ALABAMA HOUSE PASSES EDUCATION TRUST FUND BUDGET LEGISLATION

ALABAMA HOUSE PASSES EDUCATION TRUST FUND BUDGET LEGISLATION
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MONTGOMERY – The Alabama House on Tuesday passed the state’s proposed $5.9 billion Education Trust Fund Budget with a 51 to 47 vote.

Due to ObamaCare’s forced financial burdens, the budget provides significant funding to protect teachers and support staff from skyrocketing insurance premiums and also prioritizes funding for classrooms and local school districts to help ensure Alabama children are provided the best education possible.

House Speaker Mike Hubbard (R-Auburn) applauded Ways and Means Education Chairman Bill Poole (R-Tuscaloosa) for making the tough decisions required to draft a conservative and fiscally responsible budget that invests in active and retired employees as well as local schools and children.

“Chairman Poole has shown tremendous leadership in putting forth a budget that has the greatest possible impact on Alabama students, educators, and support staff,” Hubbard said. “As we promised when we were elected, this budget adheres to the Proration Prevention Act, which ensures that students and teachers don’t run the risk of devastating mid-year cuts like they experienced every year between 2008 and 2011 under Democrat leadership.”

Poole pointed to the forced implementation of Obamacare mandates, which have caused education employee insurance costs to skyrocket by $75 million, as the primary reason for prioritizing the Public Education Employees’ Health Insurance Program in this year’s budget.

“Obama’s so-called Affordable Care Act has proven to be anything but affordable, and teachers and support staff are being affected like everyone else,” Poole said. “By providing nearly $50 million for active and retired employees’ health insurance, we are preventing substantial increases in their health care costs.”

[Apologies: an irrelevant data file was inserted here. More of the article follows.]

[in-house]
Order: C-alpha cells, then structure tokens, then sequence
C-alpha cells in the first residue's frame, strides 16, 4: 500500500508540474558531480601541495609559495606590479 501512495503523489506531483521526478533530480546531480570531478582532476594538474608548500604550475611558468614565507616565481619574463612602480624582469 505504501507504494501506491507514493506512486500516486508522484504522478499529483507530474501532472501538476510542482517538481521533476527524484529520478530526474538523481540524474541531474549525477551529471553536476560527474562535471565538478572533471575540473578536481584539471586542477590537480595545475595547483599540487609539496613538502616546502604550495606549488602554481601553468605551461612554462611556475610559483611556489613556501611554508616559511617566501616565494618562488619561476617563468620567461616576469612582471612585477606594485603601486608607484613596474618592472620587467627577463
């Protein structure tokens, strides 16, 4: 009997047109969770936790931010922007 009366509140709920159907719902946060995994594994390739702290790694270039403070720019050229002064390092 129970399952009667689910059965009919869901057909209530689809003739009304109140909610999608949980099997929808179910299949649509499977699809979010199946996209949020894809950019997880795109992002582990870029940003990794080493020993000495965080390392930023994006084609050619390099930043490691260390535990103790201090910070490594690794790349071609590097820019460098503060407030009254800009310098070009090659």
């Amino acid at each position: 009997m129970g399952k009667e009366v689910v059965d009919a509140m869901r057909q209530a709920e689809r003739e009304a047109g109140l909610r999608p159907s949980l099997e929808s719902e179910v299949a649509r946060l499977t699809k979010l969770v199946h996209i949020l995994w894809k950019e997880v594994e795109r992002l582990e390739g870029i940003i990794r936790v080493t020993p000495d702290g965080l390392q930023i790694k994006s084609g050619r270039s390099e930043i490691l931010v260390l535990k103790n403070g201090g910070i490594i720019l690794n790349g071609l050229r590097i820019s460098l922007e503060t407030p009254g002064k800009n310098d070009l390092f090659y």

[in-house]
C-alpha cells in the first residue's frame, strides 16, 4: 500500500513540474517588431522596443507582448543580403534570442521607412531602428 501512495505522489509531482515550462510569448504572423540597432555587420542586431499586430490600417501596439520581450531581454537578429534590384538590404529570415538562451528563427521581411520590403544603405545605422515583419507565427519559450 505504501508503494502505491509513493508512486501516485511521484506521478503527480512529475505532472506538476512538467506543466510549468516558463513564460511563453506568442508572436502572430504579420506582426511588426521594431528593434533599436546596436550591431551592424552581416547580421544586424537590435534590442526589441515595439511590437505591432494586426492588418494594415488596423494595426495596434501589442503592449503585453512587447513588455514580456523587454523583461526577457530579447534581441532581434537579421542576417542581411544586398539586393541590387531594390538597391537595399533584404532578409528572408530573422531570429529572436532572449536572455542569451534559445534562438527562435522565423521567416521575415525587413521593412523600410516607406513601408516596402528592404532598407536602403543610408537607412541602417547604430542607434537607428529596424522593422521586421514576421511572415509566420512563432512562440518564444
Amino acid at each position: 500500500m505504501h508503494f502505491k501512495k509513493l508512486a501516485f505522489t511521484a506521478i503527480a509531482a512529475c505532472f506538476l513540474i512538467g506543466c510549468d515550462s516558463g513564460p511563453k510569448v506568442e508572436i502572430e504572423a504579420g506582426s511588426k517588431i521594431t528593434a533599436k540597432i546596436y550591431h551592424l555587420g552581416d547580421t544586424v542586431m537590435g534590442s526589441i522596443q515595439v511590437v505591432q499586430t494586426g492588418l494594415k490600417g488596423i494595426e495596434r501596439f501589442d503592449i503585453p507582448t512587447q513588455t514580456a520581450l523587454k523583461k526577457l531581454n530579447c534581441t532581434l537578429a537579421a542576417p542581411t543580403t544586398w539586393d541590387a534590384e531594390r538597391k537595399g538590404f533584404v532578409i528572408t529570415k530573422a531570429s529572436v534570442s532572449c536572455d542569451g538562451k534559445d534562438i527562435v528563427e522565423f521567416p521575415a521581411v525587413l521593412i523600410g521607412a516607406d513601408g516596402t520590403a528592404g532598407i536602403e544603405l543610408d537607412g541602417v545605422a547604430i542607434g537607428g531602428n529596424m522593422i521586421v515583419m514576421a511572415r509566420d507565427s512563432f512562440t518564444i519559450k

Poole also noted that the budget fully repays the Rainy Day Fund and pumps needed funding directly into classrooms, where it is needed most.

“This budget reduces class sizes and allows for the hiring of up to 400 new teachers,” Poole said. “We are prioritizing students and giving local school systems flexible funding that can be used where it’s needed most for their individual student populations.”

Notable budget items put money directly into classrooms and fund proven programs:

  • Provides $92M new dollars for K-12 education
  • Increasing the middle school divisor by 1% which will decrease class sizes and allow for the hiring of more than 400 new teacher units
  • $5.7 million in increased funding for textbooks
  • $14.7M for Other Current Expenses, or OCE, providing local school systems the flexibility to determine the best use of their funds
  • $8.7M in increased funding for transportation
  • $605K in increased funding for classroom supplies
  • An additional $10M to Alabama’s nationally recognized Pre-K program, known as First Class
  • AMSTI and Advanced Placement will also receive an increased appropriation.
  • To ensure that Alabama high school graduates are prepared for college or career, the career technical dual enrollment program will receive an additional $6M
  • Increasing operations and maintenance (O&M) O& funding for 4 year colleges by approximately 1%.

The budget now moves back to the Senate for its review.

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